TRAVERSE CITY, Mich., Aug. 8 (UPI) -- Toyota Motor Corp. is considering shifting more production to North America to help ease the impact of the rising yen, the Japanese automaker's U.S. chief said.
Jim Lentz, Toyota's U.S. president and chief executive officer, said Wednesday the company is considering the financial benefits of moving production of a high volume vehicle, possibly the luxury Lexus ES sedan, from Japan, The Wall Street Journal reported.
"The ES is now built out of Japan, so that would be something we would look at," Lentz said told the Journal during an automotive conference in Traverse City, Mich. "Everything is on the table."
The ES is the second-highest volume vehicle in the Lexus line.
A strong yen chips away at the price competitiveness of Japanese-made products exported abroad, meaning some companies can lose money on vehicles they ship.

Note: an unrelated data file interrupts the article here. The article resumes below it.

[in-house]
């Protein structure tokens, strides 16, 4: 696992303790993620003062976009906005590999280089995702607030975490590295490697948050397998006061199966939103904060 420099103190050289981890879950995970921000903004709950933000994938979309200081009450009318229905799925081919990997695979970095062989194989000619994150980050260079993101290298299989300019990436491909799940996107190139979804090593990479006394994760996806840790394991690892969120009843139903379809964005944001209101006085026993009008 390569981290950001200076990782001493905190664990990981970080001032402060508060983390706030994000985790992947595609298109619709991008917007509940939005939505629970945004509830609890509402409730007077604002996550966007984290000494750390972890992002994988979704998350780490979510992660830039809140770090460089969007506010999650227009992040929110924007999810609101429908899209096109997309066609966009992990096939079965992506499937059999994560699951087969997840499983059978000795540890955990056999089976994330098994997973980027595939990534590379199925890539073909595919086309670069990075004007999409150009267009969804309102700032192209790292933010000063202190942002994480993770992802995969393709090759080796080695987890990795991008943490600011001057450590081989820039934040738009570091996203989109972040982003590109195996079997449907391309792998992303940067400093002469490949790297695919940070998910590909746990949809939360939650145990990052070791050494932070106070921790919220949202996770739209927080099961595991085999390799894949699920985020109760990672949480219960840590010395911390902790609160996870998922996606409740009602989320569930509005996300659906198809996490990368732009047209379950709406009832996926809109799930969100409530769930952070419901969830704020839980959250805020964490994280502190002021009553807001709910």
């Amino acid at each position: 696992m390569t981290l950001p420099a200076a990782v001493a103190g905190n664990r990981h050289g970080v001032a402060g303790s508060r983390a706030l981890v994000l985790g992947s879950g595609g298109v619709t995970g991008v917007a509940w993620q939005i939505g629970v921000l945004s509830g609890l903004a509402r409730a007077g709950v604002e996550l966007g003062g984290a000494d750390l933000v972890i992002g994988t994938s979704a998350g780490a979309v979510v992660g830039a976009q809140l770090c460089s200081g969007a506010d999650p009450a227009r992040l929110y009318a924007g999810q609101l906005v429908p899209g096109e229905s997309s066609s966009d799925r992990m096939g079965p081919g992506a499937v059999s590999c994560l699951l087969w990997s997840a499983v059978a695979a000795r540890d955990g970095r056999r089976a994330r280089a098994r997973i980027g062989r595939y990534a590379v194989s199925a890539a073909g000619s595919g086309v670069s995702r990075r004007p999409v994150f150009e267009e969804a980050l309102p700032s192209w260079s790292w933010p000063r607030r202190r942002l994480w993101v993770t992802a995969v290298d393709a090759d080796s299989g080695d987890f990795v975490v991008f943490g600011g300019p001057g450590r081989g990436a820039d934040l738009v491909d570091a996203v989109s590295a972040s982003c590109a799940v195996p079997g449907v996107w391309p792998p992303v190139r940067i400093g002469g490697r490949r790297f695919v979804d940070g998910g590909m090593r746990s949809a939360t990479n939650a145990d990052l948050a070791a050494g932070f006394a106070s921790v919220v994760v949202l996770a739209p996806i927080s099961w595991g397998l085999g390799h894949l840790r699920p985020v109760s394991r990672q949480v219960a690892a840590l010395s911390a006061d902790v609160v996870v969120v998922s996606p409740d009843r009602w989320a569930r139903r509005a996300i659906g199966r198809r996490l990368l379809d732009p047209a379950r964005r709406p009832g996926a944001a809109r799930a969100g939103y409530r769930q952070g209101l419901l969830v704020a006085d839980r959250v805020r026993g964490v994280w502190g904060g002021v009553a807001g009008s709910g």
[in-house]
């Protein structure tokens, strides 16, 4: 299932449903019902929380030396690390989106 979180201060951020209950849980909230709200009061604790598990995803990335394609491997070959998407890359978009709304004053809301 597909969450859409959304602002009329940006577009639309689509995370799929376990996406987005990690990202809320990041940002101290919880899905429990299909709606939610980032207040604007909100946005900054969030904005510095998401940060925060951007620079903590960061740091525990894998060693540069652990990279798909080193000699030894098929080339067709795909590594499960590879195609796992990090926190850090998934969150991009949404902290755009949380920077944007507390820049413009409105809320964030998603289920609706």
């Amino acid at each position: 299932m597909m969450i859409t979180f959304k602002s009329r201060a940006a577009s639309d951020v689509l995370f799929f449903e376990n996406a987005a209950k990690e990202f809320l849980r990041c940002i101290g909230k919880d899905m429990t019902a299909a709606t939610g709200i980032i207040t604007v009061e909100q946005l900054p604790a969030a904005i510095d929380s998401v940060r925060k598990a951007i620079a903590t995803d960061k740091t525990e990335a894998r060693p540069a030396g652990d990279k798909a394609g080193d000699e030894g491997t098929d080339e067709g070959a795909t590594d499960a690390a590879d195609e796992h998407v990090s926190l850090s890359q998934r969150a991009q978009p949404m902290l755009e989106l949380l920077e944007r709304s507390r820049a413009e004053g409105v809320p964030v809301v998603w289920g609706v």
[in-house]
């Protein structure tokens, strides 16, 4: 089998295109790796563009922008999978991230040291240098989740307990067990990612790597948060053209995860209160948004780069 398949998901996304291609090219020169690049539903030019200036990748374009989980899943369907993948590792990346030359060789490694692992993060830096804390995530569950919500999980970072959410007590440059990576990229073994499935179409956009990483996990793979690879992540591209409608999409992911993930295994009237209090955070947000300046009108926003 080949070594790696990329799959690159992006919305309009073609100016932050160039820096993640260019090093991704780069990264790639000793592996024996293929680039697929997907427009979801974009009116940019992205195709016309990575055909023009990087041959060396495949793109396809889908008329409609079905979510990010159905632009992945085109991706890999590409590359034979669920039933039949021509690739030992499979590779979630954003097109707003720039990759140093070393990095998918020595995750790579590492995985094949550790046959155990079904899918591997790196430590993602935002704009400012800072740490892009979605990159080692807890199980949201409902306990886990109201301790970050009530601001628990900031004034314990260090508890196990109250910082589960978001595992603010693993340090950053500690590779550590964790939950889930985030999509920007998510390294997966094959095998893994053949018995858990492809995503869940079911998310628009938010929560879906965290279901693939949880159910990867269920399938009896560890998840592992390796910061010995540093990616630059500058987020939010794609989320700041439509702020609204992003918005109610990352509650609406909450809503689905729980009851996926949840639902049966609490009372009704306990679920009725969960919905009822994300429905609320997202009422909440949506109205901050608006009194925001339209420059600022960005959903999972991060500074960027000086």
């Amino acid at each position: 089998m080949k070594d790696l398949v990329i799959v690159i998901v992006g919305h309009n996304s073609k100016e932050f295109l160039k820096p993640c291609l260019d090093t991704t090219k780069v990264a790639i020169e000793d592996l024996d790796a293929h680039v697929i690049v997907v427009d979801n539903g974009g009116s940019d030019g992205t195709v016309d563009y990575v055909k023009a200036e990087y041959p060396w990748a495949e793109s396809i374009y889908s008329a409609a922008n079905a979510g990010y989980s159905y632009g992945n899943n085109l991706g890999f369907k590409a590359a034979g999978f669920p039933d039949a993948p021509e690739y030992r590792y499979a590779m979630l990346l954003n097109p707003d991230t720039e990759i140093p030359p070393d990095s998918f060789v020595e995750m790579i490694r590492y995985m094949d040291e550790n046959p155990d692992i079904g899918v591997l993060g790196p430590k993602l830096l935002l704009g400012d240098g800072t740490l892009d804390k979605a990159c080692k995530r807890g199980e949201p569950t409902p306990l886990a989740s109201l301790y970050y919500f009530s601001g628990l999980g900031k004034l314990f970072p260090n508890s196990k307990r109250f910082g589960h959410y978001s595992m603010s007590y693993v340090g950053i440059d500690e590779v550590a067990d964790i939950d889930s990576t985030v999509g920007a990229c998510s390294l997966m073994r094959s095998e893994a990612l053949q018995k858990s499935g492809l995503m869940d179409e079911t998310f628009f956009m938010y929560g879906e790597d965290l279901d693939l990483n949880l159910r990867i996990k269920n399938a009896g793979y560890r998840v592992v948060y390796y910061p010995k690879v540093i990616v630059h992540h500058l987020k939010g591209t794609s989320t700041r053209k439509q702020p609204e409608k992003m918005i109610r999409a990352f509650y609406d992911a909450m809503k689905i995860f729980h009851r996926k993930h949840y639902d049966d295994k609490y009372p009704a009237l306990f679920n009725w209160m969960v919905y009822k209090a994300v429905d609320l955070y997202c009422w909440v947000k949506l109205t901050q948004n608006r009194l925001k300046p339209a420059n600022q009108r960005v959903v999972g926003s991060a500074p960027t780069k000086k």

Two weeks ago, Toyota announced plans to stop exporting the Lexus RX to North America from Japan, saying it would build all of the vehicles in North America. The company said it would invest $98.3 million to boost production capacity at its Cambridge, Ontario, plant, possibly as soon as 2014.
Toyota's Georgetown, Ky., plant would be the likely production home for the Lexus ES because the factory produces the Camry, which shares the same underpinnings as the Lexus model, the Journal said. Lentz declined comment on whether the company would build a new plant in the United States.